The Second Amendment continues to be a contentious national debate. We’ve seen numerous incidents where race was a factor—Philando Castille, Alton Sterling, Breonna Taylor, Tamir Rice, Walter Scott—of the law being applied, and the loud inaction or response to these cases from the powerful NRA makes this also clear. This isn’t a new line drawn in the sand, as race has always been a factor in the application of the gun law. Case in point; Cliven D. Bundy and his militiamen took up arms against the federal government and were backed by the NRA who called the confrontation, “a proper, legitimate, lawful response to illegitimate, unlawful exercise of government power.”

And here’s another reminder of our divided America: The Branch Davidians and the siege at Ruby Ridge, had Wayne LaPierre, longtime NRA head honcho whaling in defense of those he sees as true Americans, “If you have a badge, you have the government’s go-ahead to harass and intimidate, even murder, law-abiding citizens.” Miraculously LaPierre lost his voice when Philando Castille was gunned down by a cop despite being a licensed gun owner. The only difference is that he was Black and the law was never considered with him in mind. “The National Rifle Association is America’s longest-standing civil rights organization. Together with our more than five million members, we’re proud defenders of history’s patriots and diligent protectors of the Second Amendment,” reads the official NRA statement. Imagine the audacity of that assertion.

Since the inception of the right to bear arms, the law was never intended to include Black people; it was intended to keep guns out of their hands. And White mobs have a long documented history of using guns “granddad gave” them to stop Black people from crossing racial lines in their fight for justice, freedom, access and equality.

In her book, The Second; Race and Guns In A Fatally Unequal America, Carol Anderson writes, “Even for the NRA, Black people did not have Second Amendment rights. A broken treacherous rights landscape, of course, has always been the reality for African Americans. We know that the 15th Amendment, the right to vote, was undercut by poll taxes, literacy tests, violence and understanding clauses for nearly 100 years and unfortunately, since 2013 has come under assault again. Similarly, the amendments covering the justice system, the 4th, 5th, 6th, and 8th, have offered little to no protection for African Americans because of numerous Supreme Court decisions that have imbedded racism and racial profiling into policing, trial procedures and sentencing. But the Second Amendment charge for a well regulated militia and the right of the people to keep and bear arms offers a particularly maddening set of standards where race is concerned.”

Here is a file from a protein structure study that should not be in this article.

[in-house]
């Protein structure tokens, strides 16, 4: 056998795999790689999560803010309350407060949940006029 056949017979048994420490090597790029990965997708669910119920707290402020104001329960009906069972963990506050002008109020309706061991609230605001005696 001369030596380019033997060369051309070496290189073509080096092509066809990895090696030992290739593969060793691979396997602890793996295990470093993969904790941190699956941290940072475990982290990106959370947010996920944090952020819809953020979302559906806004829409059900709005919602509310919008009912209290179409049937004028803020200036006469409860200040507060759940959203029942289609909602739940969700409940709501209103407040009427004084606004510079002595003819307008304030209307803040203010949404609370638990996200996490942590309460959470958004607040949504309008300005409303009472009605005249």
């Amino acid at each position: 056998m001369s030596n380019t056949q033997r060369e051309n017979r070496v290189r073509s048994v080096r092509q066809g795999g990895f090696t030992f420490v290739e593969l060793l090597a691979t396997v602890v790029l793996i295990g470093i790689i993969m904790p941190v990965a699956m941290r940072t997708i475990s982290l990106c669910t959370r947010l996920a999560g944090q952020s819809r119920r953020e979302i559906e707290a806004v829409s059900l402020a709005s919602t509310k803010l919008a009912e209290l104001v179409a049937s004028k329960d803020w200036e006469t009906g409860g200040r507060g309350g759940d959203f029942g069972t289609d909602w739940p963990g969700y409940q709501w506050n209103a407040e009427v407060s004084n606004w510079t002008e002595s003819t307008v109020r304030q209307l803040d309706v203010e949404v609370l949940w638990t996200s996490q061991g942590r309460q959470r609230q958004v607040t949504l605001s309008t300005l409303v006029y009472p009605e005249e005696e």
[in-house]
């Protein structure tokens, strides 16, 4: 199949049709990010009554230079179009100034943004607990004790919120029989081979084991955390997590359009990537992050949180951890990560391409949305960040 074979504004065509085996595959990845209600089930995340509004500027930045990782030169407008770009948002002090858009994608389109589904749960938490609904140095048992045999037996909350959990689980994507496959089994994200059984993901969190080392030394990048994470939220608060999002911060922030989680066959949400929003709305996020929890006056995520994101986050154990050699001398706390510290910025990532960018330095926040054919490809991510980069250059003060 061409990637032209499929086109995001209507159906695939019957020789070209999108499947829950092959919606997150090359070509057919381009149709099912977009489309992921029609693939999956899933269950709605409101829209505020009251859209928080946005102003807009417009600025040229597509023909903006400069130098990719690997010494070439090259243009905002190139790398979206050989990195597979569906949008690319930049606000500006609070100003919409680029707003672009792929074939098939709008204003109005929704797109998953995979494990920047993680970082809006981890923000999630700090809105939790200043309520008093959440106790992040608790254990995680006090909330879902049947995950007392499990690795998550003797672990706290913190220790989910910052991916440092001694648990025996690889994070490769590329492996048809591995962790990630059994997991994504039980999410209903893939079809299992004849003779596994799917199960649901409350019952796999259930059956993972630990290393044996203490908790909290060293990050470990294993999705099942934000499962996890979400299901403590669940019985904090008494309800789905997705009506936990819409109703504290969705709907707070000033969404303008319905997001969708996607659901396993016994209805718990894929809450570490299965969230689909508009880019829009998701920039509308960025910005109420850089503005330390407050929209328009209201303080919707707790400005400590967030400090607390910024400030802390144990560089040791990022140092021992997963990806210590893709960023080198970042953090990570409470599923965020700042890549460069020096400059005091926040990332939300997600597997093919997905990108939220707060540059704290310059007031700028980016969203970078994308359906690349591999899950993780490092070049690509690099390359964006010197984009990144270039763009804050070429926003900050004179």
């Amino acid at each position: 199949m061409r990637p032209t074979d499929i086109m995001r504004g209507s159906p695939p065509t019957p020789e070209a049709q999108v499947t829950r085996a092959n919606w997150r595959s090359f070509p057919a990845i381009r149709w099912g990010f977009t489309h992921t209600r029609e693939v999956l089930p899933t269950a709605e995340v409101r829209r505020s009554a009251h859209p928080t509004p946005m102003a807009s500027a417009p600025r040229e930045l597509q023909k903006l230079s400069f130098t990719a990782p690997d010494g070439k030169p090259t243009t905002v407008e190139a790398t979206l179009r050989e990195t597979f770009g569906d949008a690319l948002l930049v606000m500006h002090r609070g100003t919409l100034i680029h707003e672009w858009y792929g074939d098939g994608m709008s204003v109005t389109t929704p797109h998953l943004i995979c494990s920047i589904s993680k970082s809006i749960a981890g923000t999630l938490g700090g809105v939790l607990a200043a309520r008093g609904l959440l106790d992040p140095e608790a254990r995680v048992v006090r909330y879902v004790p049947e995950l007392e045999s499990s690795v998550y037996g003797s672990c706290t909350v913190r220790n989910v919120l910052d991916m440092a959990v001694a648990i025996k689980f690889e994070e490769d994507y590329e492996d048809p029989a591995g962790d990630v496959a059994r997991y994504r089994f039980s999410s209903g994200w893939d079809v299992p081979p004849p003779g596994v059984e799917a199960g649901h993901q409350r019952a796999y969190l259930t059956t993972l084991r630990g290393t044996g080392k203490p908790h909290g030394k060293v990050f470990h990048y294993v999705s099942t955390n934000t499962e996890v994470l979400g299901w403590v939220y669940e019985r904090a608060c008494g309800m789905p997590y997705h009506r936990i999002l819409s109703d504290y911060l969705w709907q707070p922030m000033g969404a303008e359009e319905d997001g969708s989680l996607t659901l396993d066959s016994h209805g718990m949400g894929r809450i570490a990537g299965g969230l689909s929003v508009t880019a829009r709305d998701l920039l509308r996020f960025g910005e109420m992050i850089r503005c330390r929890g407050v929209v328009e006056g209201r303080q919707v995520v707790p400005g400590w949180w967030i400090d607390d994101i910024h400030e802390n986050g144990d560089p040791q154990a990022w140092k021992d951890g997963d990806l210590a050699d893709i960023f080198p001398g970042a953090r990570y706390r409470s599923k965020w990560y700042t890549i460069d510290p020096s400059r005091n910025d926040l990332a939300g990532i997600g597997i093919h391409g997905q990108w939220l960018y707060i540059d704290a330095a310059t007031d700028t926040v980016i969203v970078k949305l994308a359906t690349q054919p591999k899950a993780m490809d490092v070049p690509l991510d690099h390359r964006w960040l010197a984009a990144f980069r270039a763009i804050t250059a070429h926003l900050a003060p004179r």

She continues, “There’s almost an eerie silence on this particular amendment, which its advocates call central to citizenship. That silence is not accidental. The 18th century origins of the right to bear arms explicitly excluded Black people. South Carolina encoded into law that the enslaved could not carry or make use of firearms or any offensive weapons whatsoever, unless in the presence of some White person. Moreover, the states various militias had the power to search and examine all Negro houses for offensive weapons and ammunition. In Delaware there could be no valid earthly reason that any bought servant or Negro or mulatto slave be allowed to bear arms. Georgia was even more direct, not only were Blacks forbidden from owning or carrying firearms but White men were required to own a good gun or pistol to give them the means to search and examine all Negro houses for offensive weapons and ammunition. The distinction was clear; citizens had the right to keep arms, the slave did not.”

“Revolution is never based on begging somebody for an integrated cup of coffee. Revolutions are never fought by turning the other cheek. Revolutions are never fought on love your enemies and pray for those who spitefully or despitefully use you. And revolutions are never a wave playing we shall overcome. Revolutions are based on bloodshed. Revolutions are never a compromise. Revolutions are never based upon negotiations. Revolutions are never based upon any kind of tokenism whatsoever. Revolutions are never even based upon that which is begging a corrupt society or a corrupt system to accept us into it. Revolutions overturn systems.”– Malcolm X

Full of good ol’ boys, raised up right
If you’re looking for a fight
Try that in a small town
Try that in a small town

Try that in a small town
See how far ya make it down the road
Around here, we take care of our own
You cross that line, it won’t take long
For you to find out, I recommend you don’t
Try that in a small town

Try that in a small town
Ooh-ooh
Try that in a small town

Don’t kid yourself; Aldeen is right, small towns are “Full of good ol’ boys” who are always looking for an unfair fight with those they’ve been too comfortable terrorizing with each new generation learning the tricks to tie their lynching ropes. This is how they take care of their own. Ahmaud Arbery lost his life to these same “good ol’ boys” in a small town in Georgia where the likes of, Gregory McMichael, Travis McMichael, William Bryan Jr. and even Jason Aldeen howl to burning crosses at night to feel supreme human.